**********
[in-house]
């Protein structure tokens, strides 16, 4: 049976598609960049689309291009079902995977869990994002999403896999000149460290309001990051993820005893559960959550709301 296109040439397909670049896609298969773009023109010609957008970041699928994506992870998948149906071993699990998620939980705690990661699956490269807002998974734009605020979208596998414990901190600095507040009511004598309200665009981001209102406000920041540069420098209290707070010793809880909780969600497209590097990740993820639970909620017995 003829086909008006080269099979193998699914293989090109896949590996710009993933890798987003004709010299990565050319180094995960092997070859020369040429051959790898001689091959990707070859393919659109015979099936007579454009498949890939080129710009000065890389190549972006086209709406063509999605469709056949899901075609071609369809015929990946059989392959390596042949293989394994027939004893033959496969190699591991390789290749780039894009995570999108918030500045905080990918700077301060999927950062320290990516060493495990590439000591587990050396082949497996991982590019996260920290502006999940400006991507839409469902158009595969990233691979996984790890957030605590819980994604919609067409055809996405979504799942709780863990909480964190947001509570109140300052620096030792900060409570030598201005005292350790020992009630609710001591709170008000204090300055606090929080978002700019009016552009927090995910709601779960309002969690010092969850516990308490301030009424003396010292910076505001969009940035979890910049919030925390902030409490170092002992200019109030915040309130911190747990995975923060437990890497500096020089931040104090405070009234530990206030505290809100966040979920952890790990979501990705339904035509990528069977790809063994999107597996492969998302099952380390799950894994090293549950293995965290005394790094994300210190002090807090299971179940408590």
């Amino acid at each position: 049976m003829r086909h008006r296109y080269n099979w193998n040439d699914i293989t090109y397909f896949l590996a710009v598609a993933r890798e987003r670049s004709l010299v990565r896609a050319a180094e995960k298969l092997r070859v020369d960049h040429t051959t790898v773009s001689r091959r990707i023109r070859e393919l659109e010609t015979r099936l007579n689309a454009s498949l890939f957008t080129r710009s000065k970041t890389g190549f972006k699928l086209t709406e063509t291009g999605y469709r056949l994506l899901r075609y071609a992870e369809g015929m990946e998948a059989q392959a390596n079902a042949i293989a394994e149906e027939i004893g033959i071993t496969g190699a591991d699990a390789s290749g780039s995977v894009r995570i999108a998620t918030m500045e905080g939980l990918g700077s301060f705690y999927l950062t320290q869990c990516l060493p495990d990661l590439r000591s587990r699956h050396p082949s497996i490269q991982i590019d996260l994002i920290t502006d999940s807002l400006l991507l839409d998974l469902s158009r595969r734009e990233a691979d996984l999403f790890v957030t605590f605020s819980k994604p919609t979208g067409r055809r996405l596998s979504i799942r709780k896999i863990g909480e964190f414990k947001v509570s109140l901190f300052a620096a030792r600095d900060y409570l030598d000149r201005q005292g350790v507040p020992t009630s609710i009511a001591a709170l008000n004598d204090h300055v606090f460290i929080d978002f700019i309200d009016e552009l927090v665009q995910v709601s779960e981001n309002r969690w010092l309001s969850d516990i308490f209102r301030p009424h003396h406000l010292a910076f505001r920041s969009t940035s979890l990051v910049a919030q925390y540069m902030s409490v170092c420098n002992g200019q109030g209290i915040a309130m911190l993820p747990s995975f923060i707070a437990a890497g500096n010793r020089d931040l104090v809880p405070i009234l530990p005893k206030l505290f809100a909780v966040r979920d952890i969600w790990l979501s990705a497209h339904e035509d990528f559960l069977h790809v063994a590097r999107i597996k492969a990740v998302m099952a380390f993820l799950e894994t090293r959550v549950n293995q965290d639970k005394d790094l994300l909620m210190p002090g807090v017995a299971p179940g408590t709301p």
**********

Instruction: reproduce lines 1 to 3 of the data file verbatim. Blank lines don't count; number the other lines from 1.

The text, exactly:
[in-house]
């Protein structure tokens, strides 16, 4: 049976598609960049689309291009079902995977869990994002999403896999000149460290309001990051993820005893559960959550709301 296109040439397909670049896609298969773009023109010609957008970041699928994506992870998948149906071993699990998620939980705690990661699956490269807002998974734009605020979208596998414990901190600095507040009511004598309200665009981001209102406000920041540069420098209290707070010793809880909780969600497209590097990740993820639970909620017995 003829086909008006080269099979193998699914293989090109896949590996710009993933890798987003004709010299990565050319180094995960092997070859020369040429051959790898001689091959990707070859393919659109015979099936007579454009498949890939080129710009000065890389190549972006086209709406063509999605469709056949899901075609071609369809015929990946059989392959390596042949293989394994027939004893033959496969190699591991390789290749780039894009995570999108918030500045905080990918700077301060999927950062320290990516060493495990590439000591587990050396082949497996991982590019996260920290502006999940400006991507839409469902158009595969990233691979996984790890957030605590819980994604919609067409055809996405979504799942709780863990909480964190947001509570109140300052620096030792900060409570030598201005005292350790020992009630609710001591709170008000204090300055606090929080978002700019009016552009927090995910709601779960309002969690010092969850516990308490301030009424003396010292910076505001969009940035979890910049919030925390902030409490170092002992200019109030915040309130911190747990995975923060437990890497500096020089931040104090405070009234530990206030505290809100966040979920952890790990979501990705339904035509990528069977790809063994999107597996492969998302099952380390799950894994090293549950293995965290005394790094994300210190002090807090299971179940408590």
């Amino acid at each position: 049976m003829r086909h008006r296109y080269n099979w193998n040439d699914i293989t090109y397909f896949l590996a710009v598609a993933r890798e987003r670049s004709l010299v990565r896609a050319a180094e995960k298969l092997r070859v020369d960049h040429t051959t790898v773009s001689r091959r990707i023109r070859e393919l659109e010609t015979r099936l007579n689309a454009s498949l890939f957008t080129r710009s000065k970041t890389g190549f972006k699928l086209t709406e063509t291009g999605y469709r056949l994506l899901r075609y071609a992870e369809g015929m990946e998948a059989q392959a390596n079902a042949i293989a394994e149906e027939i004893g033959i071993t496969g190699a591991d699990a390789s290749g780039s995977v894009r995570i999108a998620t918030m500045e905080g939980l990918g700077s301060f705690y999927l950062t320290q869990c990516l060493p495990d990661l590439r000591s587990r699956h050396p082949s497996i490269q991982i590019d996260l994002i920290t502006d999940s807002l400006l991507l839409d998974l469902s158009r595969r734009e990233a691979d996984l999403f790890v957030t605590f605020s819980k994604p919609t979208g067409r055809r996405l596998s979504i799942r709780k896999i863990g909480e964190f414990k947001v509570s109140l901190f300052a620096a030792r600095d900060y409570l030598d000149r201005q005292g350790v507040p020992t009630s609710i009511a001591a709170l008000n004598d204090h300055v606090f460290i929080d978002f700019i309200d009016e552009l927090v665009q995910v709601s779960e981001n309002r969690w010092l309001s969850d516990i308490f209102r301030p009424h003396h406000l010292a910076f505001r920041s969009t940035s979890l990051v910049a919030q925390y540069m902030s409490v170092c420098n002992g200019q109030g209290i915040a309130m911190l993820p747990s995975f923060i707070a437990a890497g500096n010793r020089d931040l104090v809880p405070i009234l530990p005893k206030l505290f809100a909780v966040r979920d952890i969600w790990l979501s990705a497209h339904e035509d990528f559960l069977h790809v063994a590097r999107i597996k492969a990740v998302m099952a380390f993820l799950e894994t090293r959550v549950n293995q965290d639970k005394d790094l994300l909620m210190p002090g807090v017995a299971p179940g408590t709301p």